There’s a lot going on right now in “real life”, which is kind of a problem in itself – the age-old “where does real life and online intersect?” Yep, I’m talking about leaving Facebook, good guess.
Firstly, if you haven’t checked out a couple of interviews I nodded towards with the previous blogpost (in regards to starting off 2018 with some skeptic-supportive reading), there’s Let’s Be Reasonable, an interview with Rebecca Fox, who is the author of How to Be Reasonable (By Someone Who Tried Everything Else) and an interview with one of the authors, Nick Toscano, of The Woman Who Fooled the World as well. They’re both over on the Curiouser and Curiouser blog on the Skeptical Inquirer website. I’m encouraging lots of reading this year, and you can check out the podcast versions as well.
The rest of my time has been devoted to teaching, writing a thesis, wrangling atheist matters with the hope that there’ll be people with even more time who are willing to take up some opportunities in the near future… and also keeping an eye on a thread on Facebook where a podcast I contribute to debates leaving Facebook altogether. Well, if Elon Musk is doing it, how far is everyone else from doing the same?
So far it seems the majority of the arguments tend towards the pragmatic: “if the group is already mostly converging / finding the podcast through Facebook where there’s polite interaction, then why bother deleting it?“. However, with a team of a handful of moderators on another different, popular page (which has recently passed the 32 thousand followers mark) it’s a continual effort of sifting and moderating, and probably nothing compared to even larger ones, like IFLS. For some, social media can become a nightmare of death threats and vileness, which becomes a time drain as well as an emotional one. Elon Musk may have had five million followers on his Tesla page, but he probably didn’t have ranty tantrums by sexist, unhinged bigots who insisted that you thank them for blabbing their hatred of one woman’s opinion for days on end. Is it really worth keeping Facebook pages on when it’s not only a unpleasant, unpaid volunteer effort in some cases, but also one that pours advertiser-sourced money into a group that is facing claims that it “amassed information about millions of people without their consent, based on a 2014 personality quiz on Facebook”?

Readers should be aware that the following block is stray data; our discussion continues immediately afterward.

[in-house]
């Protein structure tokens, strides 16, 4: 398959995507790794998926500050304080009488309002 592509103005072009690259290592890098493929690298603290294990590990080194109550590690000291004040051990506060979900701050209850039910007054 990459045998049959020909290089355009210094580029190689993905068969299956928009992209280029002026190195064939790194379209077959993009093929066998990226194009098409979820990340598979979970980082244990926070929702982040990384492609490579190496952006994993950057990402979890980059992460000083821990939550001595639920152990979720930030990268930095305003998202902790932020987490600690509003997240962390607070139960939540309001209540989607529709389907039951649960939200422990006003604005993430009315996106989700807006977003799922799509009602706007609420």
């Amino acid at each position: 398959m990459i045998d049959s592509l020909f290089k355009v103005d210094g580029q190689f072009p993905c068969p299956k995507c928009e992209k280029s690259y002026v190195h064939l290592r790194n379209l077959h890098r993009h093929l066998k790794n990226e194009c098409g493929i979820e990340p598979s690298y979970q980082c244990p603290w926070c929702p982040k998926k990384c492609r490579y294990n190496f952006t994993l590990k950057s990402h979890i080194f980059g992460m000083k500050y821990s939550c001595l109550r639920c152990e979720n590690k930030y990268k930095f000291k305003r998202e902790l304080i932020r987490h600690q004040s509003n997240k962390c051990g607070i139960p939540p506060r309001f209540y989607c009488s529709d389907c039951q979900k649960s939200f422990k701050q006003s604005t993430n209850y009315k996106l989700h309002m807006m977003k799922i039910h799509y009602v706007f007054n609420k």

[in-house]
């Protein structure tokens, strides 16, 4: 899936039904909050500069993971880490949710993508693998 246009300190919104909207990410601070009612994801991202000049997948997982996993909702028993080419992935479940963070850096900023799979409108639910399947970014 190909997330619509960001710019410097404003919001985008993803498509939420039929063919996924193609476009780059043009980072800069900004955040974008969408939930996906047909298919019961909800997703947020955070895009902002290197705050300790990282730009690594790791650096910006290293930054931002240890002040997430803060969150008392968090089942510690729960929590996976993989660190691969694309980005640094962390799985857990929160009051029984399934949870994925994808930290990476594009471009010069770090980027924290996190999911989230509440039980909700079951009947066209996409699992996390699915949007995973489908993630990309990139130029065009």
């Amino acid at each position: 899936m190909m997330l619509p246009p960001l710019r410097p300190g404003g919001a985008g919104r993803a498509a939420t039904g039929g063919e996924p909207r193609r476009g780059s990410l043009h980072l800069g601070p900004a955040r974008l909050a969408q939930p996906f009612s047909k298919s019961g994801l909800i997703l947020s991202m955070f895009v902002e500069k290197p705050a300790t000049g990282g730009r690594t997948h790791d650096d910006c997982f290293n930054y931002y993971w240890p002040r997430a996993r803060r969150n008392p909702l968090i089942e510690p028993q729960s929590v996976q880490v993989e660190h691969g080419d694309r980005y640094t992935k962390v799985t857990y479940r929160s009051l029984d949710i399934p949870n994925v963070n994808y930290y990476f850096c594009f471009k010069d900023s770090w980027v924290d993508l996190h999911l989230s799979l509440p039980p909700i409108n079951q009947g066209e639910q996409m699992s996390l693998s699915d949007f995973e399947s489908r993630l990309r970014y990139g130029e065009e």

I can see the value in suggesting other avenues – Reddit was floated as a suggestion, also (as a joke) Vero. But apart from blogposts (which we already have on the Talk the Talk Patreon) there probably isn’t similar powerful equivalent. Is it really so simple to walk away after all that time, or even put more effort into building a new community on some other platform like a forum? Diversity may be the key for some efforts (and I’ve seen plenty of podcasts using every avenue available, such as Facebook, Twitter, Twitch, Snapchat, Instagram, you name it) but it also means being able to justify it as additional work and valued as effective outreach. And internet message boards/ forums also have their own issues and hangups, which is probably why they’re not as popular anymore.
At any rate, here I am blogging away after a break of nearly a month and wondering why I couldn’t have devoted more energy to posting here rather than on Facebook… or even devoted all that Facebook time to cleaning up my office space. I guess I should thank Cambridge Analytica for the boot up the rear in that regard.
But then, I probably would proudly post a photo of my newly-cleaned office space to Instagram (owned by Facebook) anyway. Sheesh. Should I be downloading all my cat photos now, just to be sure? I don’t have time for this.
So. My answers may not be forthcoming on a retro-styled postcard, but you can join the debate over here, if you haven’t already deleted your Facebook account. Which may only be a casual click away, going by Musk’s example.